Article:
Skip to Main Content
The Official Site of the Philadelphia Flyers

Backchecking With Brian Propp

by Staff Writer / Philadelphia Flyers

Former Flyer and current broadcaster talks about his career and life after hockey

By Zack Hill

Propp was inducted into the Flyers Hall of Fame in March of 1999.

Flyers Hall of Famer and current team broadcaster Brian Propp recently sat down with to talk about his hockey career and his life after hockey. Propp ranks in the top three on six of the Flyers All-Time Lists.

Q: What have you been doing to keep busy?
"Along with being the Flyers color analyst, I have also partnered with Harbor Lights Financial Group ( in Manasquan, NJ ( I am their director of business development and focus on business 401k programs.

"I also have a website for more information."

Q: How is your family?
"They are doing great. I have been enjoying my time with my son, Jackson (8) and daughter, Paige (10). I have been coaching them in hockey this year. They actually play together on the mite team. My wife, Kris, is continuing with her graphic arts business and taking care of the three of us. She is wonderful."

Q: You always seem to be in shape. Are you playing hockey these days?
"Yes. I am very active with the Flyers Legends team (formerly the Flyers Alumni). Joe Watson sets up the games. I believe I have played in every game this year. It is a lot of fun and does keep me in shape. These games keep us in contact with each other. I really enjoy those nights out raising money for various charities. I have been a lot more involved with this because I have more free time. It is nice to be able to give this type of entertainment back to Flyers fans because of all the support that they have given us throughout the years. I appreciate meeting the fans and the chance to tell a few stories. The stories are getting better as I am getting older."

Q: You are probably one of the youngest players on the team. Are you a "ringer?"
"Yes (laughs). They bring me in for the tough games. If we have to turn it up a notch, I say, ''pass me the puck,'' because I still love to score goals and do the guffaw (laughs)! We really do not lose too many games and we are entertaining to watch. We enjoy the people that we meet and play against. It is all going for a good cause. Golf season is right around the corner so we will get to be involved with a lot of charity golf events as it gets warmer."

Q: You mentioned the "guffaw."How did that come about?
"Scott McKay and I went to see comedian Howie Mandell in concert at Atlantic City in 1986. Howie explained what a guffaw was, which is the left to right short hand movement where you raise your arm toward the ceiling. I thought it was pretty cool and I thought that I could use a little more personality after I scored a goal. I incorporated the guffaw as part of my celebration. I started the guffaw the following year after I scored my first goal of the season. I never intended it to be an ‘in your face’ type of celebration in front of the opponents. I would do it more toward center ice. The guffaw caught on and I continued doing it ever since. I also do it when I am golfing at charity outings when I would make a great shot, perhaps a birdie. I will do it every once in a while when I am playing for the Alumni, too. The guffaw is just a personality trait that has followed me around."

Q: When did you lace up your first pair of skates?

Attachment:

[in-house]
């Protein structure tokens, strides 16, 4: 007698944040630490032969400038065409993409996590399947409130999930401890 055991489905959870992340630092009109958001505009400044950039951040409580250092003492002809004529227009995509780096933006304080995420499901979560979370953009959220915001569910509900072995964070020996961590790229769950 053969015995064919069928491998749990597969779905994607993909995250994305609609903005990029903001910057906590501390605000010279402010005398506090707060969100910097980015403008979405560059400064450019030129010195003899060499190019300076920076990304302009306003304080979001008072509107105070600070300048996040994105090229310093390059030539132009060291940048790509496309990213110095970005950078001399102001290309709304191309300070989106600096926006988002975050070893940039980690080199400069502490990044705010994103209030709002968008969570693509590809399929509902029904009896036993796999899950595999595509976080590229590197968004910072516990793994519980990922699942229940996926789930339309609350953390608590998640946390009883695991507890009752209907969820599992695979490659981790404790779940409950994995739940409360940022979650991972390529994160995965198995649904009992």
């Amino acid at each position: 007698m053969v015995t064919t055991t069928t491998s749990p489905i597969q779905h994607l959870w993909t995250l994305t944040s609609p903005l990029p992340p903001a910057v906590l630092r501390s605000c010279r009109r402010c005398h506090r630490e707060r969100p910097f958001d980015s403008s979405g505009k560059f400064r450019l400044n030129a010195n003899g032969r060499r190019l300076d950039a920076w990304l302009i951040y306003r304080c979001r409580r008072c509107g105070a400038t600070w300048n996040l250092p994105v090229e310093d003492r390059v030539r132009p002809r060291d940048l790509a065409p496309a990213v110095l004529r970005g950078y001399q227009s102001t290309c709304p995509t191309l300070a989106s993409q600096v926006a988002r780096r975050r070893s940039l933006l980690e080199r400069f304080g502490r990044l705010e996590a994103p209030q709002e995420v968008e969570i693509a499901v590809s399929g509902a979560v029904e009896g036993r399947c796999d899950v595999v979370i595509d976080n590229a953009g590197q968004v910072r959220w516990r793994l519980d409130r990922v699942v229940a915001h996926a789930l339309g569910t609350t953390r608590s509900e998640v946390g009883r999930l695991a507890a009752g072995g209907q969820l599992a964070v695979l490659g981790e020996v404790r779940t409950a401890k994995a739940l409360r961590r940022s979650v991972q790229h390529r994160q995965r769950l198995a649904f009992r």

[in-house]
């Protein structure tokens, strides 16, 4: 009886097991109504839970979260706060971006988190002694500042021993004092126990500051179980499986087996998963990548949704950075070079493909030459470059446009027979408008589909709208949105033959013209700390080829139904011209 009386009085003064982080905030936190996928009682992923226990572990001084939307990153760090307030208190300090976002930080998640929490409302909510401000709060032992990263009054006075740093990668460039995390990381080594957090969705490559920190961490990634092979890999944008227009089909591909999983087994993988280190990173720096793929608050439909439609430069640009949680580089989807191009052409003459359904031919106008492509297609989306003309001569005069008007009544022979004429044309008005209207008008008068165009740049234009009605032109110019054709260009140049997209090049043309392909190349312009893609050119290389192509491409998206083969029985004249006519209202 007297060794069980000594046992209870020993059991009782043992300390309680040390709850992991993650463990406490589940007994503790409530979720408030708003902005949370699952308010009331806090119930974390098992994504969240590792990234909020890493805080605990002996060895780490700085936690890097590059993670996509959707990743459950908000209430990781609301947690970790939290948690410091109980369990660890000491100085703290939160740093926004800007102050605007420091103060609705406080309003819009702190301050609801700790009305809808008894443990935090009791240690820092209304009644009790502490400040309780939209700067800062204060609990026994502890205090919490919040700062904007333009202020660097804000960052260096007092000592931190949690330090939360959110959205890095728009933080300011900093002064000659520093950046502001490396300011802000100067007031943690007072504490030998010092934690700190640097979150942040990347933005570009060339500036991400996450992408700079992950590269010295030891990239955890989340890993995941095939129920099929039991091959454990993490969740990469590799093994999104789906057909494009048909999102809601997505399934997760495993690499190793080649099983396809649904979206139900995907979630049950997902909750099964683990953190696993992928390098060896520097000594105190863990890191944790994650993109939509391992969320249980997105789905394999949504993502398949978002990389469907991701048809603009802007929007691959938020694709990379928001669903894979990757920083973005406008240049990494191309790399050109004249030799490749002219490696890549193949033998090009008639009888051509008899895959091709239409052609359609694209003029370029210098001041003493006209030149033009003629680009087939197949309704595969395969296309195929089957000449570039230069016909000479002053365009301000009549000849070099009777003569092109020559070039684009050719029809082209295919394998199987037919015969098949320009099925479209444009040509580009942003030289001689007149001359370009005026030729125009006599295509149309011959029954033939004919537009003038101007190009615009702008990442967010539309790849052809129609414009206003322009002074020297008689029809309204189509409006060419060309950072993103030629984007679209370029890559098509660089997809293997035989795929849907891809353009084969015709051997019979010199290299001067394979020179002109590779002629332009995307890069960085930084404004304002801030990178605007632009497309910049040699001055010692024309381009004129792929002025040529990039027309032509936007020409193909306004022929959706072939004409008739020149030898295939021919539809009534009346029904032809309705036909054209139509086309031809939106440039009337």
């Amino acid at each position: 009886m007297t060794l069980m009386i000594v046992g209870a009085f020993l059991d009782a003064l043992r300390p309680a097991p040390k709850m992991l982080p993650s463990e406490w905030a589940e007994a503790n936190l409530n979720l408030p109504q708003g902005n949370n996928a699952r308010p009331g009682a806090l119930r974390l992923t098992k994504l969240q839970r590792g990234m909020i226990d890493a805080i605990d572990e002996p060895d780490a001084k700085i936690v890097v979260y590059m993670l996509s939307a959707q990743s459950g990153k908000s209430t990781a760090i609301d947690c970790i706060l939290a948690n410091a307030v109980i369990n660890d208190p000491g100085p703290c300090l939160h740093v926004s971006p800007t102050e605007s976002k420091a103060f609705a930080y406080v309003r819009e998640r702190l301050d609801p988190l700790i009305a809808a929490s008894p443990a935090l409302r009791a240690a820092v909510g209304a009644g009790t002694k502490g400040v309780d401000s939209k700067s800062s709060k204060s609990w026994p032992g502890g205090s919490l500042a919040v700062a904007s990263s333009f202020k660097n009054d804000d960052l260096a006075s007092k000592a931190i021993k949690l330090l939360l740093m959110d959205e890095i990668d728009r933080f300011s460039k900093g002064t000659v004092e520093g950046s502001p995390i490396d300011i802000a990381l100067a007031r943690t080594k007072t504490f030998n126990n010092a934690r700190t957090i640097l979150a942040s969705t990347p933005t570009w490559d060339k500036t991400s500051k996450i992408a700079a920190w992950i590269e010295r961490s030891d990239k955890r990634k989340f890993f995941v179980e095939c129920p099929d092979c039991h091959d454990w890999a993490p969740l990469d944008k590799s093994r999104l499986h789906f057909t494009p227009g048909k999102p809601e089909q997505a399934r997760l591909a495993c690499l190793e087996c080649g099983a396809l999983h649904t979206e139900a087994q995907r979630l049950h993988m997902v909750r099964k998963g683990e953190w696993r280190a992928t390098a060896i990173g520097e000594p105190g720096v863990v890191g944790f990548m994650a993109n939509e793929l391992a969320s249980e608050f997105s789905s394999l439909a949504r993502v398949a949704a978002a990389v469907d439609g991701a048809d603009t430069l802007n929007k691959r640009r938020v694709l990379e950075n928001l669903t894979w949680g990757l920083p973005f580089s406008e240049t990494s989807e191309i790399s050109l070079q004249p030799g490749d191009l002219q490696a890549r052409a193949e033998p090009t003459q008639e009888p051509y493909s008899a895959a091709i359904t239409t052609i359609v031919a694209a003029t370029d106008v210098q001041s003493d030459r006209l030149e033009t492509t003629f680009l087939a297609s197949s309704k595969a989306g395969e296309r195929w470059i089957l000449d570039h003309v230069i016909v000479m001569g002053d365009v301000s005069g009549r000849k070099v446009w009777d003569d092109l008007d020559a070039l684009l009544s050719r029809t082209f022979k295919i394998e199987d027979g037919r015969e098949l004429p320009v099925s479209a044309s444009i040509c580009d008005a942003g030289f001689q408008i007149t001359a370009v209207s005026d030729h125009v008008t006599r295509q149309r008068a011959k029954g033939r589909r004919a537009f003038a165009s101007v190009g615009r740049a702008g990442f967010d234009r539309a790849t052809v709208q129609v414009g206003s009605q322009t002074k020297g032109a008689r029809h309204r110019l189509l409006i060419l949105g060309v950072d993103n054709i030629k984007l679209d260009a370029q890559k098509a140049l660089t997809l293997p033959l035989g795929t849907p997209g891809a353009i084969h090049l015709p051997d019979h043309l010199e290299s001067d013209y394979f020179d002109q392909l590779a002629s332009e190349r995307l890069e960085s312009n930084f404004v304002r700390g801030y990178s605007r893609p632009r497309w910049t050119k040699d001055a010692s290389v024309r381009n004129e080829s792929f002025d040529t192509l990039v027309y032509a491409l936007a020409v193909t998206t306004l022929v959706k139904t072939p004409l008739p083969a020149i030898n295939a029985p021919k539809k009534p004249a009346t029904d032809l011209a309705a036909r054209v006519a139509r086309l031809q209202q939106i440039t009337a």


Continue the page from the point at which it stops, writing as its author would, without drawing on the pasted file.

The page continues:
"Growing up in Saskatchewan, everyone either played hockey or curled. The winters are eight out of 12 months up north starting at Halloween and ending around Easter. I was about four years old when I learned how to tie my first pair of skates. They shoved us out the door and we could not skate until we shoveled the snow off the pond. We would spend more time cleaning the frozen pond with the snow shovels than we actually did playing. I lived in a town of about 300 people and there were about eight or nine boys that were the same age so we could actually field a hockey team. Skating was a part of life."

Q: Did you follow the NHL when you were younger?
"I did not really follow the NHL that much. I would watch a game every once in a while, but not very much."

Q: Talk about your progression up through the playing ranks.
"I had played for a junior A team, the Melville Millionaires when I was 15 years old before I went to the Western Hockey League. I broke the scoring record that year for the Millionaires when I scored 172 points in 68 games. The following three seasons I played for the Brandon Wheat Kings of the Western Hockey League. It was not until I started playing for the Wheat Kings that I really started watching and thinking about playing in the NHL. We had a tremendous hockey team at Brandon. My first year in the league our centerman Billy Derlago was first in the league in scoring, (future Flyers teammate) Ray Allison was second and I was third. The following two years I led the league in scoring and Allison was second. Brad McCrimmon (another future Flyers teammate) was also on those teams. It was during this time that I realized that I had a pretty good chance of breaking into the NHL. When the NHL draft arrived in 1979, the two leagues merged and the age limit dropped to 18. I was fortunate enough to be drafted by the Flyers in the first round (14th overall). They were a great team and I was the right fit and was the type of player that they were looking for so I made the team."

Q: You were a rookie on the team and the Flyers go on a record-setting 35-game undefeated streak. How cool was that?
"It was pretty amazing. I scored the game-winning goal and had an assist in our first home game that year against the NY Islanders. My line mates were Bob Clarke and Reggie Leach. Our second game of the year, we went to Atlanta and lost 9-2. We only lost five out of 72 games my last year in juniors, so I was not used to coming in second. I was thinking, ''is this what the NHL is going to be like?'' Then we went on the streak and ended up making it all the way to the Stanley Cup Finals before losing to the Islanders."